Federal Judge Ruling on Dem Fight to Force Trump’s Taxes to the Public Imminent

New reports indicate that District Judge Amit Mehta, currently presiding over the ongoing case between President Trump and House Democrats regarding Trump’s tax information, signaled a speedy outcome for the dispute.

On Tuesday, Mehta gave attorneys for both sides until the end of this week to argue their points, and said the issue will then be “fully exhausted” while promising a quick ruling.

Mehta called certain aspects of Democrats’ handling of the case “bothering,” stating the subpoena appears to be an attempt to “get into [Trump’s] private affairs for political purposes.”

House Democrats, spurred by Elijah Cummings, have repeatedly sought President Trump’s tax returns and other information, demanding investigations in the wake of the Mueller report’s vindication of Trump against collusion allegations.

From The Hill:

A federal judge on Tuesday gave lawyers for President Trump and Democrats on the House Oversight and Reform Committee until the end of the week to make their final arguments on whether the court should uphold a subpoena requesting Trump’s private financial records.

District Judge Amit Mehta, during the first court hearing in D.C. over the subpoena issued by Committee Chairman Elijah Cummings (D-Md.) for records from the accounting firm Mazars, said he considers the matter to be “fully exhausted” after hearing arguments from attorneys on both sides.

And he promised to quickly issue a ruling on the matter.

Attorneys for Trump and his businesses argued that the House committee had no standing to issue the subpoena, describing the request for documents as “law enforcement” and going beyond Congress’s authorities.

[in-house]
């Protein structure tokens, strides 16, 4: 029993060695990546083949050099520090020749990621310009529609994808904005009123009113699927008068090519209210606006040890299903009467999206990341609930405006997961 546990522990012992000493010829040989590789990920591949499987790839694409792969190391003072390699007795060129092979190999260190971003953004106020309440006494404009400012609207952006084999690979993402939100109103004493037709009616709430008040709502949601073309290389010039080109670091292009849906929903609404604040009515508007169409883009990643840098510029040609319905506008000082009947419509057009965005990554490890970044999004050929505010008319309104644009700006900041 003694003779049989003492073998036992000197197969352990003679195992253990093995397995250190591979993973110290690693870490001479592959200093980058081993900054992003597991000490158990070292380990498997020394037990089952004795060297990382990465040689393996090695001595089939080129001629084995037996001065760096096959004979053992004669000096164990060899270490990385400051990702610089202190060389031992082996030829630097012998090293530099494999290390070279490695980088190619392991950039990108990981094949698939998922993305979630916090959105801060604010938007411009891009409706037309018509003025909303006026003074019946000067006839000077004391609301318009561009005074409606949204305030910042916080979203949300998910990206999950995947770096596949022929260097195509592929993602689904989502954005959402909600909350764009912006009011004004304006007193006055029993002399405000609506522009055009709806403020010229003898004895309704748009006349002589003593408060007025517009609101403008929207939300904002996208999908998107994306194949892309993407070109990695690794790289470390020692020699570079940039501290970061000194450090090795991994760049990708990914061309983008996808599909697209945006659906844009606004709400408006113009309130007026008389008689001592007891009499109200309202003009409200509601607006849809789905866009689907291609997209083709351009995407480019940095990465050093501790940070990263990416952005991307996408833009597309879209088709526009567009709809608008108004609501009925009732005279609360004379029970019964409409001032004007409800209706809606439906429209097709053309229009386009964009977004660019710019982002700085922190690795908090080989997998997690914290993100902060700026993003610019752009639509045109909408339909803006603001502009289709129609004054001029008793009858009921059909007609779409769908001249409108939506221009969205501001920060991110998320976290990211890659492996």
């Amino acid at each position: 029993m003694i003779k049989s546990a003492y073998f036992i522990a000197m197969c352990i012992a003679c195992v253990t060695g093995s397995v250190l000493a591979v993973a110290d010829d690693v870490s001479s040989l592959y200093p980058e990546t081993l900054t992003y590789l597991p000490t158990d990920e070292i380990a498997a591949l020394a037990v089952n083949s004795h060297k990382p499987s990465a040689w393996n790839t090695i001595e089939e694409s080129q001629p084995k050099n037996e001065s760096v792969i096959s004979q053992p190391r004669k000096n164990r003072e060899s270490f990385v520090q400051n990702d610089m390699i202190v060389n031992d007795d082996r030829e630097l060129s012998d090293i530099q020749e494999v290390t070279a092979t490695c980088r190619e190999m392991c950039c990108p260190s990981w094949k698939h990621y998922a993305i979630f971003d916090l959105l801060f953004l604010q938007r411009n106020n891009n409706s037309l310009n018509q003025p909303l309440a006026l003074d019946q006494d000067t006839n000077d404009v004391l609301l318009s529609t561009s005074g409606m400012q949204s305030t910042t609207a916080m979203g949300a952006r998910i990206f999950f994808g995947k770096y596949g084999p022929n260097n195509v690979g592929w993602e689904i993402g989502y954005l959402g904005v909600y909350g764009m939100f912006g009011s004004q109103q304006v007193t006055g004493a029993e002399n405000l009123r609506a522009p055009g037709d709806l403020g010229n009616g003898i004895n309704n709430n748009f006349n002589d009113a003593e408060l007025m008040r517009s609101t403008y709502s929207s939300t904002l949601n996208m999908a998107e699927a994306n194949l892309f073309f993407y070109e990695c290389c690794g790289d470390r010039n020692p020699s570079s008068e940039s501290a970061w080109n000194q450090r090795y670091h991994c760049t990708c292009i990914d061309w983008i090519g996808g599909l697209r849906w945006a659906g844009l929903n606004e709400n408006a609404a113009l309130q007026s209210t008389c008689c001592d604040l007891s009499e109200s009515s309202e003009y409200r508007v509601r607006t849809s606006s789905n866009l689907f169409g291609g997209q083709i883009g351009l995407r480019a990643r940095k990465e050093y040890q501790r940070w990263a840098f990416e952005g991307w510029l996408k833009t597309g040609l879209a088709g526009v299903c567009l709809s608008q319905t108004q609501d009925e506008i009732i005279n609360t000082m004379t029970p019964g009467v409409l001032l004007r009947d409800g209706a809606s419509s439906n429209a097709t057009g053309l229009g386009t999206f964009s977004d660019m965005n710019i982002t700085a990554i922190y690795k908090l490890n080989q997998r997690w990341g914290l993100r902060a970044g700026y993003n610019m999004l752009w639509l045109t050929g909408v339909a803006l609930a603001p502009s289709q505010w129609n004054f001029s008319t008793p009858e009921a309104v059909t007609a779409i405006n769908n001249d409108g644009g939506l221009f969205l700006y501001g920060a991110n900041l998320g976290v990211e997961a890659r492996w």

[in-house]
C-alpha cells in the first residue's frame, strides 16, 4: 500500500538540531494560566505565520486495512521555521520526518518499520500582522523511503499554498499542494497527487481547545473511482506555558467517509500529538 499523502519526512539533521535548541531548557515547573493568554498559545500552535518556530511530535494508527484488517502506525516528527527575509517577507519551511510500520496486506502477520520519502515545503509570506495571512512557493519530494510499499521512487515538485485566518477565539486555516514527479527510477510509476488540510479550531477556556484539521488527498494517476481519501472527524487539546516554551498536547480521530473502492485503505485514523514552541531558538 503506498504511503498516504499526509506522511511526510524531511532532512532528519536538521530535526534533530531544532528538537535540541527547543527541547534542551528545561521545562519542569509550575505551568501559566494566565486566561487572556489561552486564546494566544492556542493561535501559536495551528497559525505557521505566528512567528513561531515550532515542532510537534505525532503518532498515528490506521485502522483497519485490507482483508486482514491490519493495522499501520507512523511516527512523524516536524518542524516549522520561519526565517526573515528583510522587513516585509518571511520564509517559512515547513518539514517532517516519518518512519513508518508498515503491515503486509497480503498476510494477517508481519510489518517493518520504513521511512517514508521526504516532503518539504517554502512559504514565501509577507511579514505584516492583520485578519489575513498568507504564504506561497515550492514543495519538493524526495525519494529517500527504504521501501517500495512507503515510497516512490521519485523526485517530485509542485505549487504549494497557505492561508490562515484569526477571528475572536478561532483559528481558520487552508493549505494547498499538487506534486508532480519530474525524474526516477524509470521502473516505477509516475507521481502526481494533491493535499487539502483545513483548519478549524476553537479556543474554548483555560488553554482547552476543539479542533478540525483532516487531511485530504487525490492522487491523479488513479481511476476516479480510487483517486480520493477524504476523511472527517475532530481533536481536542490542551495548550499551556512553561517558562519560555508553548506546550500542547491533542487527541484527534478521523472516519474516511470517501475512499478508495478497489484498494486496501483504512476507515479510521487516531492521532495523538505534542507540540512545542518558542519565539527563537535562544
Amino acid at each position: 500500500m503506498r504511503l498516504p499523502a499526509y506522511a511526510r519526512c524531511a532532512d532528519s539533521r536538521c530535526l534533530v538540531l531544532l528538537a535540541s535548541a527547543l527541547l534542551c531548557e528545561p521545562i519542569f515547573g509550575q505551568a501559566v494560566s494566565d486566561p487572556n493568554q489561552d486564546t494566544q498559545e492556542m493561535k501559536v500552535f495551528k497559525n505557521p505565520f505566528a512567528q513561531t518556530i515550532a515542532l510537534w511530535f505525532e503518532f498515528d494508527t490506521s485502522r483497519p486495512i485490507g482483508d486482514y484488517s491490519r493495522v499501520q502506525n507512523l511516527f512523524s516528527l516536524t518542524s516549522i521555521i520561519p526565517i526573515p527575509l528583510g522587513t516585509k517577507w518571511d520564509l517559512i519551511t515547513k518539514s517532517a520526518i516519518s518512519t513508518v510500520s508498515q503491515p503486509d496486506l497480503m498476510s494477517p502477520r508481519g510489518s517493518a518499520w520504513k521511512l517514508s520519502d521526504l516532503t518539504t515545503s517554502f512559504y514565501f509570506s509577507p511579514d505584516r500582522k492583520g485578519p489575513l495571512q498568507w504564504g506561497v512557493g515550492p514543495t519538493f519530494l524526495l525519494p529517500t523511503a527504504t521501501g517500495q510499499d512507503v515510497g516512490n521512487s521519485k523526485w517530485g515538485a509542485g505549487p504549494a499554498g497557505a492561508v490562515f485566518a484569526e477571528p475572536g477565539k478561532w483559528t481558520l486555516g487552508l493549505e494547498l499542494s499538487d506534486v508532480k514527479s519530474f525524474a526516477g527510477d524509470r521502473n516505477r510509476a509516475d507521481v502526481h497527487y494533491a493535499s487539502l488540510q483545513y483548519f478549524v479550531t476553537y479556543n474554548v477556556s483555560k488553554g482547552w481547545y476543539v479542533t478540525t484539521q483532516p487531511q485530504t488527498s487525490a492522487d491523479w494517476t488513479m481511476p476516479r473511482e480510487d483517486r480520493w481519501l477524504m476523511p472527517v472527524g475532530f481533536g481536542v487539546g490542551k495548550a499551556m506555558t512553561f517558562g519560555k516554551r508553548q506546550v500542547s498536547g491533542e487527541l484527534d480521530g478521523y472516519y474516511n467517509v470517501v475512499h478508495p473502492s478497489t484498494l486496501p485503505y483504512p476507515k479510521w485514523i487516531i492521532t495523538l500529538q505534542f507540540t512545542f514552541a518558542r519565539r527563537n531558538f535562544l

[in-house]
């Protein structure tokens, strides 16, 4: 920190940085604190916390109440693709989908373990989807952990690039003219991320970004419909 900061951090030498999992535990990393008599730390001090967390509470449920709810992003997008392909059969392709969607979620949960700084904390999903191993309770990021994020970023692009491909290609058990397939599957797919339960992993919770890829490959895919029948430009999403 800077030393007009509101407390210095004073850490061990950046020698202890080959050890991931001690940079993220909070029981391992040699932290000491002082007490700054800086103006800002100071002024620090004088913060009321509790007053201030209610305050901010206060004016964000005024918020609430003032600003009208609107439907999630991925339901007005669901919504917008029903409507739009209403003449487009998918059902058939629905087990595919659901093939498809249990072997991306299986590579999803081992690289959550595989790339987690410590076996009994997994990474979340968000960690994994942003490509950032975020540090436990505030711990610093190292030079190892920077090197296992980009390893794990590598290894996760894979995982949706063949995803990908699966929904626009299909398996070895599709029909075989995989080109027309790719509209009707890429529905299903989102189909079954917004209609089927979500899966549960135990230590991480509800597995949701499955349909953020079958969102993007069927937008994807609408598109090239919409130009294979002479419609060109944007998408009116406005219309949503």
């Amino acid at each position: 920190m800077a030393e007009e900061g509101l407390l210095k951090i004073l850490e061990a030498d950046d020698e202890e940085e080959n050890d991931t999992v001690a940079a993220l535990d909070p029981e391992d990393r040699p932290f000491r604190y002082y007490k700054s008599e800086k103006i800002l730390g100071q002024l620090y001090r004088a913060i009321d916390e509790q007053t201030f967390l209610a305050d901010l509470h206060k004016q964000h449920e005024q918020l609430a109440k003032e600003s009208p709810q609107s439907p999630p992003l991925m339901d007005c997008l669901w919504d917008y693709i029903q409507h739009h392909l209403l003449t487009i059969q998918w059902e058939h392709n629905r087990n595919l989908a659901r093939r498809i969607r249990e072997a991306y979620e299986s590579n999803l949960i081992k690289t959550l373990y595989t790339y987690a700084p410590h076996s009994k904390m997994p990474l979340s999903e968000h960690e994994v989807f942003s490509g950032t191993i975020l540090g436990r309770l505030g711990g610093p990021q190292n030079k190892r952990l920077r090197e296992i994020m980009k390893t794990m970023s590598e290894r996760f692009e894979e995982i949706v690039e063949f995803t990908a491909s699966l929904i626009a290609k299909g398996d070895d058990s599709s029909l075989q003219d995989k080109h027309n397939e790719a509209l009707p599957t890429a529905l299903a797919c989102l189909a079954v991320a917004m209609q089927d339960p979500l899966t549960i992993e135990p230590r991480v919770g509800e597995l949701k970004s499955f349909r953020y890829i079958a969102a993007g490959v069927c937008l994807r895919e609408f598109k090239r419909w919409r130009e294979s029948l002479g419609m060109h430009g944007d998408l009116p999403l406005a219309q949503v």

Trump lawyer William Consovoy said that investigating the president for potential wrongdoing was outside of Congress’s constitutional bounds, reiterating an argument that all congressional probes should be tied to legislation.

But Mehta pushed back against some of Consovoy’s remarks by pointing to investigations like Watergate that weren’t tied to specific bills.

“You mean to tell me that because he is the president of the United States, Congress would have no ability to investigate?” Mehta said, referring to Trump.

The judge also pressed Douglas Letter, general counsel for the House of Representatives, over the scope of the Oversight committee’s investigation.

Attorneys for Trump have argued that the subpoena is part of a fishing expedition by Democrats to find damaging information about the president ahead of the 2020 election.

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